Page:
Tuesday, October 11, 2005

Sleeping box

As part of my exploration of sustainability ideas, I'm contemplating what the minimal requirements for human shelter might be. When I'm camping, I don't need a house. I just need a sleeping bag and a tent. However, if you were sleeping in an urban environment and needed protection from other people as well as from the elements, you would need a solid shelter that could be closed off from the outside. If you were family, you would want to be able to link the shelters together.

For sustainability reasons, the shelter should be as small and inexpensive as possible (least footprint). Perhaps it should also be portable.

What is the smallest, simplest possible (adequate) shelter? What needs must a human shelter meet to be considered adequate? What additional features must it have to provide some minimal comfort?


At 11:49 AM, Blogger RomeHater said...

By living criteria alone, the best solution would be a house built as a basement. Putting all the living space 10-15 feet underground would moderate the temperatures all year and put less stress on heating and cooling. It might not be portable, but you could lift off the roof and backfill it with dirt to name it reusable as land.

In an urban setting, you could get down to the Japanese hotels where visitors sleep in a drawer. The problem with packing people in like sardines is that more food and water and sewage and garbage and products have to be shipped to and from the city along greater distances.

At 9:51 AM, Blogger John Markos O'Neill said...

My idea really isn't very well articulated, is it? No, I don't want everyone to live in refrigerator boxes. I'm trying to figure out what the lowest possible footprint for adequate, even comfortable footprint might be. However, this is a theoretical exercise. I certainly don't advocate destroying existing housing. However, many architects and builders may have not had ecological footprint in mind when creating housing in the past. The point is not to force anyone into a particular design but rather to encourage consideration of footprint as a guiding principle.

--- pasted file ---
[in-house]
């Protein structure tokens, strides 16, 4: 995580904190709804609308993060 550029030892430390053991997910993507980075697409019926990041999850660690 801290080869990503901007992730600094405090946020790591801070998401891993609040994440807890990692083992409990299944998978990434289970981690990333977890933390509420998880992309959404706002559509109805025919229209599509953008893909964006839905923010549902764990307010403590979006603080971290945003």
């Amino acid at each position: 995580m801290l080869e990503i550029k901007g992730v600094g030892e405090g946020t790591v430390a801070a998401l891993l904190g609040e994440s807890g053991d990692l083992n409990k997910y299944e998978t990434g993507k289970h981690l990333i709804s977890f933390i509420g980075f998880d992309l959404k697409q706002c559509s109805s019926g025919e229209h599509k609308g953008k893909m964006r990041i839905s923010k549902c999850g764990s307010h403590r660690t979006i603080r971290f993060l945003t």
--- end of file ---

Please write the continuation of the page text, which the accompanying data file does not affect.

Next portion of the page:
At 9:29 AM, Blogger John Markos O'Neill said...

Whaddya know? I'm not the only one mulling over this problem. Some people have actually done something about it. "The SHRIMP (Sustainable Housing for Refugees via Mass Production) is an attempt to bring housing and other relief to large displaced or homeless populations, especially those who have suffered in a natural disaster."

At 12:02 PM, Blogger John Markos O'Neill said...

Dave Pollard at "How to Save the World" has started a dialogue on the idea of a wearable home.

I admit it -- that's a better idea than the sleeping box!

At 12:58 AM, Blogger donatillo said...

I was thinking of the same thing ! and went on line to see who is doing the exact thing ! I am an Artist and love to make ideas work. I came up with a small kit home that folds up.


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